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Thursday, September 6, 2012

Financial Independence: How Much Money you Require to Retire?

Everybody is wishing to reach the ‘illusionary’ state of financial independence. I say illusion because, to some, we do not see it coming soon.
A few different paths can deliver you there, and I have always stayed focused on the fastest, straightforward path, which has reserved it top of my mind. I have stayed focused on reaching financial freedom. I look forward to that day I will simple say “I have made enough”. That day I will stop going to the office. The day I will sit down to ponder, not how to make more money, but how to spend the much I have. I long for this day, I really do.
It is not that I dislike my job and I am desperately seeking an escape route. Rather, I am a number-focused, goal-driven individual who enjoys and acknowledges the value of thrifty lifestyle. I truly believe that the world we live in would be a much better place if more individuals could achieve financial independence, allowing them to arrive at their full potential in the society by having more time to focus on their passion. If that involve keeping their present job, more power to them.
People often react differently whenever we discuss this topic, financial independence. Each time I initiate this discussion with family and friends (any gender and age) and tell them my aspiration to achieve financial independence at any age before 50, I regularly face a whole lot of doubt, a healthy dose of mockery, discomfort and even a bit of anger. And whenever you reach the part “around how much should have to retire?” the discussion heats up more.  Therefore, I sat down and thought, “why not bring up this topic in my blog and hear other people’s opinions?”
How Much Money Should I Have to Retire?
I know you are scratching your head, thinking of what you want and what you may need in the future. Relax! The math behind retirement is very simple – if you know some of these variables:
  • Your expenses
  • Your income
  • Your savings
  • Your age
  • The average inflation rate
Now you can come up with some rational estimate of how much money you should have to retire (or attain financial independence if you are so much scared of this word, “retirement”. To remain palatable to all the audience, let’s use these two phrases interchangeably). Retirement calculators like CNN Money’s retirement calculator or Firecalc will make your calculations simpler. What these resources help you solve is basically the quantitative computation of financial independence.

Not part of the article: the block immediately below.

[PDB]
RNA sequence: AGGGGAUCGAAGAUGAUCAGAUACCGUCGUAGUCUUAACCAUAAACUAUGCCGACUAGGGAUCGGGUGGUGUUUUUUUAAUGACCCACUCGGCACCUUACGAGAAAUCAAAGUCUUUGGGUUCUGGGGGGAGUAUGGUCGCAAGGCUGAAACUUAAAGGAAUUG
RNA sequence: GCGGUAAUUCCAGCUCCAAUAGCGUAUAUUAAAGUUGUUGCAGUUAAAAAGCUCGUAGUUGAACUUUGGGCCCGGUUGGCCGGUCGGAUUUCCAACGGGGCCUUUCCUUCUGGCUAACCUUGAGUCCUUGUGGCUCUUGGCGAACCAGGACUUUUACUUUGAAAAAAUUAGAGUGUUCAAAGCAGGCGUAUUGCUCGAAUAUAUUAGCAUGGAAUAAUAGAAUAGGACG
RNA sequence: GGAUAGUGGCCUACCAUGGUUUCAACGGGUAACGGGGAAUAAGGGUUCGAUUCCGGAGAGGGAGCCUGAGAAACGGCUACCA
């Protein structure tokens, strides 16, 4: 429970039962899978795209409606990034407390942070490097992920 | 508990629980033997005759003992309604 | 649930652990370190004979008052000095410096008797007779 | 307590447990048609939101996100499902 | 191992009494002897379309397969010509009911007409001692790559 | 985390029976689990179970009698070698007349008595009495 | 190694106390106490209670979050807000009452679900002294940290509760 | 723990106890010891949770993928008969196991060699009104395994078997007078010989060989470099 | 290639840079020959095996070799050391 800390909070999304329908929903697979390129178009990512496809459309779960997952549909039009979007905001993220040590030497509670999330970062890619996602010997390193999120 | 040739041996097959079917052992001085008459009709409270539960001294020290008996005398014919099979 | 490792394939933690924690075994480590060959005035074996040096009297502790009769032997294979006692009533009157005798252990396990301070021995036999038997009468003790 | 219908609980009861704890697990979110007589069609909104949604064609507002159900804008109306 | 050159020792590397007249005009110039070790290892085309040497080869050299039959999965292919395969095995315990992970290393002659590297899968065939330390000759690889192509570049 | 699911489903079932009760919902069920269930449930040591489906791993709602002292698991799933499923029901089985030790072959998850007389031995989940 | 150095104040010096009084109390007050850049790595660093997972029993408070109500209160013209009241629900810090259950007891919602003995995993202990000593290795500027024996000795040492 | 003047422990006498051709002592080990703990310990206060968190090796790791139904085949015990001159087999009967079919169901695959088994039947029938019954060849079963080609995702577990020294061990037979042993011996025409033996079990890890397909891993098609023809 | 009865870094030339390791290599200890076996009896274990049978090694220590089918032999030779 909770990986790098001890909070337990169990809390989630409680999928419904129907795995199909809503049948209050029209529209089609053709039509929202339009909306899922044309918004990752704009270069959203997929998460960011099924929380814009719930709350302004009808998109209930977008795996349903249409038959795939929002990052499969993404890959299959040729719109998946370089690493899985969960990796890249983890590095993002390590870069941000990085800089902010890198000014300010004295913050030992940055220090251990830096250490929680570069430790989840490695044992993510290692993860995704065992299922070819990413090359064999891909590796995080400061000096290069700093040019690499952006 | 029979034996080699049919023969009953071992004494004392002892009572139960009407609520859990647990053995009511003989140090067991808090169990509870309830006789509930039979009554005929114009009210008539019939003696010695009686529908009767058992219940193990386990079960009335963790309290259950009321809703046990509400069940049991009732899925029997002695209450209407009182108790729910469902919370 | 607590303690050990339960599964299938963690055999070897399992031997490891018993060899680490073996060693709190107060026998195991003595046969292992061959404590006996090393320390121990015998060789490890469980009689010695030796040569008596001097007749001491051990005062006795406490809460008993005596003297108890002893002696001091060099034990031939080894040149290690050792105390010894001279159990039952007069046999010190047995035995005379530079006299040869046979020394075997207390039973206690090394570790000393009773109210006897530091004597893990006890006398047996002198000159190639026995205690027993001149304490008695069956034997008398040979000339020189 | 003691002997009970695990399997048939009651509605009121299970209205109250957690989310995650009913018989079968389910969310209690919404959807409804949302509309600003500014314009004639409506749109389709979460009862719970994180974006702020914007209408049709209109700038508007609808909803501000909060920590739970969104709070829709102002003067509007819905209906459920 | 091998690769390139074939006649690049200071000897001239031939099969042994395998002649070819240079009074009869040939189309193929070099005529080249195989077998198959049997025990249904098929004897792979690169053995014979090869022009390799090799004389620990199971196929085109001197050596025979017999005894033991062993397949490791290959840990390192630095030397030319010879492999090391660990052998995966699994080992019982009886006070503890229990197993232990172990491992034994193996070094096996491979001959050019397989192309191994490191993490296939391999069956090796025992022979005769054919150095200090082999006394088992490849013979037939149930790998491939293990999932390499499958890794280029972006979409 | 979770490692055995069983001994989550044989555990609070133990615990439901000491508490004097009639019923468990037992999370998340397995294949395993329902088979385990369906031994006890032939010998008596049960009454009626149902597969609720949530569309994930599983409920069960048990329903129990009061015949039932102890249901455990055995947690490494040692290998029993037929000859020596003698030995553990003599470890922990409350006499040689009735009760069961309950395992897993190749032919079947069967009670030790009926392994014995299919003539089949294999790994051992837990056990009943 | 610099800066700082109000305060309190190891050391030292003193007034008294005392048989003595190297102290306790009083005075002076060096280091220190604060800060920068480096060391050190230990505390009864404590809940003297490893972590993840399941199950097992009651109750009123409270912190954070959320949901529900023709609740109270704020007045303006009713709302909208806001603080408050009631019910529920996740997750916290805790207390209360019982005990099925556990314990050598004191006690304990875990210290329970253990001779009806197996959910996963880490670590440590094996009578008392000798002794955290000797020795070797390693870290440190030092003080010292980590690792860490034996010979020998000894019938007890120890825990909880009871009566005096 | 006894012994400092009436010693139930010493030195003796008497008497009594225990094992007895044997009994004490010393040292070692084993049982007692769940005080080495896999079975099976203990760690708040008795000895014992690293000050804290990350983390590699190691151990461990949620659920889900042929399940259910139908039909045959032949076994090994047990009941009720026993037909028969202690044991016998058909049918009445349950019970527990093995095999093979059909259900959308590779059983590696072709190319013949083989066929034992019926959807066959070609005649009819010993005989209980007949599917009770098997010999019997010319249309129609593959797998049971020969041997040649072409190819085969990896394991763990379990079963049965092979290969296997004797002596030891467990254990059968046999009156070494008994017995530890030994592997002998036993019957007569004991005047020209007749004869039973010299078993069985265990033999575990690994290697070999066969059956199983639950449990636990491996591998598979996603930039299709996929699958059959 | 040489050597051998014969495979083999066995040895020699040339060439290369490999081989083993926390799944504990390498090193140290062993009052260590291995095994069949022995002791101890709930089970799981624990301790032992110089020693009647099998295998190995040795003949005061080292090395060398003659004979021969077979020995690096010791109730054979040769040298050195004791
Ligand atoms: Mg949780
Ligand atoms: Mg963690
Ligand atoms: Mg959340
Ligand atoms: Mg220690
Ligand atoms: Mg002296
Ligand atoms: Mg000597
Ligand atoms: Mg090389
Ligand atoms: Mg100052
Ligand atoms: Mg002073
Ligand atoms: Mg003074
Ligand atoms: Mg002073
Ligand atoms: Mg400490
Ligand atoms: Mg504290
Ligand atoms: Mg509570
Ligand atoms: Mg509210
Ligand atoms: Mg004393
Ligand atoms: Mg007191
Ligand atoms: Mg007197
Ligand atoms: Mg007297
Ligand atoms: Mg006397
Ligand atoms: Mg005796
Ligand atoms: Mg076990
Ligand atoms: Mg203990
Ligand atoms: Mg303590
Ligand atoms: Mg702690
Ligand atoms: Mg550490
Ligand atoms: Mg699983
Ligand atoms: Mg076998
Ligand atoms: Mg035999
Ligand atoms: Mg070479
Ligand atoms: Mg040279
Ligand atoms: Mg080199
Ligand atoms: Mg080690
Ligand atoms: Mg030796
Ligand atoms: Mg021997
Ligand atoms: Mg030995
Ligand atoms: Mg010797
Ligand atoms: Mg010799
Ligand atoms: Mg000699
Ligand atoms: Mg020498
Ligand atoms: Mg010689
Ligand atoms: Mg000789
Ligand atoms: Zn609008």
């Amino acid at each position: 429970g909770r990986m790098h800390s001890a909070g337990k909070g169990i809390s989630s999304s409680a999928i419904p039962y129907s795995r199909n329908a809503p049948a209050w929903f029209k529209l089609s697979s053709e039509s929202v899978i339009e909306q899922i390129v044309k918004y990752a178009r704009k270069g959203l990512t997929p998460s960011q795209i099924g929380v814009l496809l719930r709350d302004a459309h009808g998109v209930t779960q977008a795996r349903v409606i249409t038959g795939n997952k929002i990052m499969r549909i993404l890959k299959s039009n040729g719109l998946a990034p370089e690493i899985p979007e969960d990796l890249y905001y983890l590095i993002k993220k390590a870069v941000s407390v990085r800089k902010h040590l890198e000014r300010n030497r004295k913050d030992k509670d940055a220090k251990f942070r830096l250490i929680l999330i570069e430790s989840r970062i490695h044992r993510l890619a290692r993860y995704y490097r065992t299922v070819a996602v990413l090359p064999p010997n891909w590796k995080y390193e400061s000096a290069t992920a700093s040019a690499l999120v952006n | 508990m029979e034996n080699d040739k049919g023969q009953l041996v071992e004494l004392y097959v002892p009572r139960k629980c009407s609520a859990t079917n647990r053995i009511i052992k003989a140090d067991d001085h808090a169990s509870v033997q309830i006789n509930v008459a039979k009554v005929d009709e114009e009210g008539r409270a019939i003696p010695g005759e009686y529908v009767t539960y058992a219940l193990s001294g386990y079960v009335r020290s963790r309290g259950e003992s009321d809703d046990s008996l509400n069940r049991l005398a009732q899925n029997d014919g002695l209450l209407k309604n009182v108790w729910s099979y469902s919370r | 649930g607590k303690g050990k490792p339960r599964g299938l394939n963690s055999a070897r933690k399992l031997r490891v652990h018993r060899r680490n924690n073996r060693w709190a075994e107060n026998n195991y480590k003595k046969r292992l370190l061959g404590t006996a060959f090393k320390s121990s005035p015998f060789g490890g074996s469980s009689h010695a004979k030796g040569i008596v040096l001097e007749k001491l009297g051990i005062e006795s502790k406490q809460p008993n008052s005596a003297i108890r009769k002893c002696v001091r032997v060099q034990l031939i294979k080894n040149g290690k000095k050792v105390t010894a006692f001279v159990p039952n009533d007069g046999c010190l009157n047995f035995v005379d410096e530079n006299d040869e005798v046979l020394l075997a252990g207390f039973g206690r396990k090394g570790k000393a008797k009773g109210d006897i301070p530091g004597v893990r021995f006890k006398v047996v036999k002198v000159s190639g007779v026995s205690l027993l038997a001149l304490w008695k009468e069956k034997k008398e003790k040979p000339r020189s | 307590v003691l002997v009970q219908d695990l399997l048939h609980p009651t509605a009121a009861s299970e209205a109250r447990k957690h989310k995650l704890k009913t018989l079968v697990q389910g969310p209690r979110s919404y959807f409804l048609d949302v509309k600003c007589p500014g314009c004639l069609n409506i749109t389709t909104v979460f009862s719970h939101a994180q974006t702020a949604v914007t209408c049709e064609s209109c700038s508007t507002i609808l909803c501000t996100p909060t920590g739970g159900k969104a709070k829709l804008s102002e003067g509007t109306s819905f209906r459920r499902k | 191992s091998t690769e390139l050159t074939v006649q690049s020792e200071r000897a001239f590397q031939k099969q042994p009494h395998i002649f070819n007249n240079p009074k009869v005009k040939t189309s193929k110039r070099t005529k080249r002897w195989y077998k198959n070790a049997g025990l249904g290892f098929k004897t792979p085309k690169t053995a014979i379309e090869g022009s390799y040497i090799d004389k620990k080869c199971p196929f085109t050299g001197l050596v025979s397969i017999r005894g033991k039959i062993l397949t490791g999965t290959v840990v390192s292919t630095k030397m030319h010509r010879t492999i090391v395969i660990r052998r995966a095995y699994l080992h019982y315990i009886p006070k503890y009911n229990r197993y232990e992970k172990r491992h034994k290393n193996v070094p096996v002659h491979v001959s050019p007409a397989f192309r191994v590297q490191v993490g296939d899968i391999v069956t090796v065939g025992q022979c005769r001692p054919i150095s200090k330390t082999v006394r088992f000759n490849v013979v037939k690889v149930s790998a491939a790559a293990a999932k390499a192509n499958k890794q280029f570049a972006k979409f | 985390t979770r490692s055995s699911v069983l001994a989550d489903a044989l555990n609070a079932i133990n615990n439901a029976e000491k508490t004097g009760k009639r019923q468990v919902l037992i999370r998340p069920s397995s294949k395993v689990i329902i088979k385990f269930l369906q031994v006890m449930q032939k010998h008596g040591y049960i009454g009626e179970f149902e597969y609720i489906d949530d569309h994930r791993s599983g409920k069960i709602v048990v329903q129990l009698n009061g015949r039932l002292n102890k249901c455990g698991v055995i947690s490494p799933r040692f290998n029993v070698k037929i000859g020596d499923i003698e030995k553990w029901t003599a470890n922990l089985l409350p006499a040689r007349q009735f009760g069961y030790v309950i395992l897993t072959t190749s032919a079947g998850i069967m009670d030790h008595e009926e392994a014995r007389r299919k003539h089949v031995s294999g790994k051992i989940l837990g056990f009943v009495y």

The Retirement Reality
Regardless of the hard numbers suggesting an objective amount of money to retire, reaching that number simply do not satisfy most of us (if not all). We (humans) keep our noses to the grindstone, and very few retire when they reach that number.
But why? It is often one or some combination of these factors:
  1. Ignorance or Disbelief: I may be poking into the eyes of some but, truth be said, the idea of early retirement or financial independence is not something have always considered. This mainly because, more often than not, we see people only retire when their reach the mandatory retirement age.
  2. Addiction: We are consumption addicts. We cannot split wants from needs and foresee our retirement years focused on expensive SUVs, golf courses, pricey travel, and whatever else we suppose we deserve.
  3. Fear: We have done the math and got the number, but we remain scared that we will still run out of money, the expenses for healthcare will blow up, inflation will speed up, or we may live to be ludicrously old. This has been fueled by some scary examples we have witnessed or playing the worst-case scenario in our heads.
  4. Contentment: We have done the math, and we have accumulated enough, but our jobs don’t suck that awful. A few of us in fact like them. Why not keep pegging away to put together that safety margin?
How Much Money do you require to Retire?
This begs the knowledge of:
“What you REQUIRE to retire, the savings level you want to ACTUALLY retire at, and what brings the difference between the two?”
By using the scary word “retire” all I mean is walking away from your current career/job. After that, what you choose to do with yourself is entirely up to you – whether it sitting at home, basking at the beach or starting your business!
For instance – I may know that I will achieve financial freedom when I hit $800,000 in savings. Am I going to walk away from my career once my savings hit that level? I can easily say I will now, but my situation in life and fear of some of the aforementioned might result in me not retiring until I garner $1 million or more.
The gap between what we need to retire and what we want to actuate the move is extremely fascinating to me. It essentially takes the numbers we have computed and then say “To hell with the numbers, it’s far from enough!” We then keep plugging away so that we can build that psychological cushion that will trigger us to call it quits one day.
You can now go ahead and determine what the calculators say you need to retire, subtract it from the saving level you will actually want to retire at and then ask yourself why the difference (if any)?

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